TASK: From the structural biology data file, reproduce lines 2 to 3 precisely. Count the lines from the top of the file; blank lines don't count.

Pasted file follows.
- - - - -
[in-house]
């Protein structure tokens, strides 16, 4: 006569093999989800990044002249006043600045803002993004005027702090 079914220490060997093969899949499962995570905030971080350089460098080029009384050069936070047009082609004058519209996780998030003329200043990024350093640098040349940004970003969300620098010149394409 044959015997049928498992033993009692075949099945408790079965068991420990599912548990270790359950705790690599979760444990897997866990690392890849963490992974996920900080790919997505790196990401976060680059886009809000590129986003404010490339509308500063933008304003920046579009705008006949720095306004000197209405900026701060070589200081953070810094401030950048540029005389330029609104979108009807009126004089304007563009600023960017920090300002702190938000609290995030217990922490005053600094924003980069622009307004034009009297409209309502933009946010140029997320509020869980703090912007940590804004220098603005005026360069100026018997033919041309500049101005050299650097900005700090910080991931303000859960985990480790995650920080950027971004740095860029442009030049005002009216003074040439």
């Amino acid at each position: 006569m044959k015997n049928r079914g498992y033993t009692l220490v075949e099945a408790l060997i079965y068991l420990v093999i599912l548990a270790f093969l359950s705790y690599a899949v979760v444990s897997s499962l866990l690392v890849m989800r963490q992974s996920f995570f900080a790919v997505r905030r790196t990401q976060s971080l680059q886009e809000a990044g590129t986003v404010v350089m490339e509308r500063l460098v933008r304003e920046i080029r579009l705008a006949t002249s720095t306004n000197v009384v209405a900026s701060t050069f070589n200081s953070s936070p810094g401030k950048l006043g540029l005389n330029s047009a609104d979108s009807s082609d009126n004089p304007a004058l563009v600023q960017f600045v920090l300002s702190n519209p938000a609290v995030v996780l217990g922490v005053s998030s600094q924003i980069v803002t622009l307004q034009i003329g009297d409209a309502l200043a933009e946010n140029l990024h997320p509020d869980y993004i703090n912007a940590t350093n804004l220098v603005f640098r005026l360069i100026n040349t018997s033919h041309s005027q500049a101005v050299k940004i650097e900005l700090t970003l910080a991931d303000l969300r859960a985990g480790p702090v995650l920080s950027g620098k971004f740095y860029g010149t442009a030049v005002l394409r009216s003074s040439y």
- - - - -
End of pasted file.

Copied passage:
């Protein structure tokens, strides 16, 4: 006569093999989800990044002249006043600045803002993004005027702090 079914220490060997093969899949499962995570905030971080350089460098080029009384050069936070047009082609004058519209996780998030003329200043990024350093640098040349940004970003969300620098010149394409 044959015997049928498992033993009692075949099945408790079965068991420990599912548990270790359950705790690599979760444990897997866990690392890849963490992974996920900080790919997505790196990401976060680059886009809000590129986003404010490339509308500063933008304003920046579009705008006949720095306004000197209405900026701060070589200081953070810094401030950048540029005389330029609104979108009807009126004089304007563009600023960017920090300002702190938000609290995030217990922490005053600094924003980069622009307004034009009297409209309502933009946010140029997320509020869980703090912007940590804004220098603005005026360069100026018997033919041309500049101005050299650097900005700090910080991931303000859960985990480790995650920080950027971004740095860029442009030049005002009216003074040439």
């Amino acid at each position: 006569m044959k015997n049928r079914g498992y033993t009692l220490v075949e099945a408790l060997i079965y068991l420990v093999i599912l548990a270790f093969l359950s705790y690599a899949v979760v444990s897997s499962l866990l690392v890849m989800r963490q992974s996920f995570f900080a790919v997505r905030r790196t990401q976060s971080l680059q886009e809000a990044g590129t986003v404010v350089m490339e509308r500063l460098v933008r304003e920046i080029r579009l705008a006949t002249s720095t306004n000197v009384v209405a900026s701060t050069f070589n200081s953070s936070p810094g401030k950048l006043g540029l005389n330029s047009a609104d979108s009807s082609d009126n004089p304007a004058l563009v600023q960017f600045v920090l300002s702190n519209p938000a609290v995030v996780l217990g922490v005053s998030s600094q924003i980069v803002t622009l307004q034009i003329g009297d409209a309502l200043a933009e946010n140029l990024h997320p509020d869980y993004i703090n912007a940590t350093n804004l220098v603005f640098r005026l360069i100026n040349t018997s033919h041309s005027q500049a101005v050299k940004i650097e900005l700090t970003l910080a991931d303000l969300r859960a985990g480790p702090v995650l920080s950027g620098k971004f740095y860029g010149t442009a030049v005002l394409r009216s003074s040439y």